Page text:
Paper thin ‘e-skin’ developed.
An electronic skin created at UC Berkeley responds to touch by lighting up, with the light intensity getting brighter with harder touch. By using existing techniques currently used to create semiconductors, the team was able to fabricate the skin into a paper-thin piece of flexible polymer, integrating a transistor, organic LED, and a pressure sensor into each ‘pixel’, maintaining enough flexibility for the skin to be bent and flexed.
The skin could find uses ranging from a bandage that works as a health monitor which lights up to show blood pressure and pulse rates, to being used to give robots a finer sense of touch.
The team now hopes to make similar skins which respond to not only touch, but also light and pressure.

Paper thin ‘e-skin’ developed.

An electronic skin created at UC Berkeley responds to touch by lighting up, with the light intensity getting brighter with harder touch. By using existing techniques currently used to create semiconductors, the team was able to fabricate the skin into a paper-thin piece of flexible polymer, integrating a transistor, organic LED, and a pressure sensor into each ‘pixel’, maintaining enough flexibility for the skin to be bent and flexed.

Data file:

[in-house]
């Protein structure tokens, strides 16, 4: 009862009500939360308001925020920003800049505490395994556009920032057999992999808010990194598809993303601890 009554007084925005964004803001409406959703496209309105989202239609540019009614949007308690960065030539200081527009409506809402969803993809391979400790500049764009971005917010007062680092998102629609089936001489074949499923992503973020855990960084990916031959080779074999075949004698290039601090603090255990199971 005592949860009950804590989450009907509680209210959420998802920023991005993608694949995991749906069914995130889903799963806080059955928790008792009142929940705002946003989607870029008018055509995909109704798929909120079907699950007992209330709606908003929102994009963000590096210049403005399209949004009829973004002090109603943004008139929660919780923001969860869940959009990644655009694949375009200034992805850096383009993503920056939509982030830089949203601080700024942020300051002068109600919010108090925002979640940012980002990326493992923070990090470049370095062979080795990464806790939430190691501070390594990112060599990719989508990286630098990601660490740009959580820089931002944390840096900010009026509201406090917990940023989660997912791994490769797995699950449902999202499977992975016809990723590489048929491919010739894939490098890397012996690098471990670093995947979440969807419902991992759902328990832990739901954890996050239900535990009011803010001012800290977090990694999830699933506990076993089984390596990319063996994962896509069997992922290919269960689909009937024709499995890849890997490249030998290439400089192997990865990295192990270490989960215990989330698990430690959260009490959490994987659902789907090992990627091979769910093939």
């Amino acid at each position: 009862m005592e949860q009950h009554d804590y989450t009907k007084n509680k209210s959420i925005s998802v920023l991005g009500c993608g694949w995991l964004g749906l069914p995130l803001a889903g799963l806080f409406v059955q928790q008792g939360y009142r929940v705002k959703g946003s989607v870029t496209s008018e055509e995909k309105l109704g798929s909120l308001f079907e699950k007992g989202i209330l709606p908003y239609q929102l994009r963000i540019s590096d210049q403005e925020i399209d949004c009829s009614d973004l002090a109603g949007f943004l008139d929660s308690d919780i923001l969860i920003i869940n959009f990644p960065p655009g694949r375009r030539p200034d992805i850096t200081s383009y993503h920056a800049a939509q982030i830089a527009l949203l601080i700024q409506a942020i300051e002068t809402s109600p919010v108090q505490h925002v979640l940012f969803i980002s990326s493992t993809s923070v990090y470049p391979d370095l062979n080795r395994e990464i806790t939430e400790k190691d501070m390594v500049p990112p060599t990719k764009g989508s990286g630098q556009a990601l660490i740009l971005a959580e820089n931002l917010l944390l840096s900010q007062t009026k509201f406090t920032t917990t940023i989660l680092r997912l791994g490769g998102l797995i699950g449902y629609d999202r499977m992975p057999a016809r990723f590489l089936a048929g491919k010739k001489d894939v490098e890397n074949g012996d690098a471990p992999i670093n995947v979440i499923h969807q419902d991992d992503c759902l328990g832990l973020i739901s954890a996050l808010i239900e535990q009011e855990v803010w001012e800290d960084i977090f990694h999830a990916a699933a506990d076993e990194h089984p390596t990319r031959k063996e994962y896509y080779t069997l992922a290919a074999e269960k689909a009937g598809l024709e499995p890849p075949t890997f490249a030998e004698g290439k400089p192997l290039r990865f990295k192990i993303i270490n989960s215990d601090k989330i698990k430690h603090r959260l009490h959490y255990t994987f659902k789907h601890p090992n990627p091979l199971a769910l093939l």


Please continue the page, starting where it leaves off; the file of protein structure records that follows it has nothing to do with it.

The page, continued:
The skin could find uses ranging from a bandage that works as a health monitor which lights up to show blood pressure and pulse rates, to being used to give robots a finer sense of touch.

The team now hopes to make similar skins which respond to not only touch, but also light and pressure.

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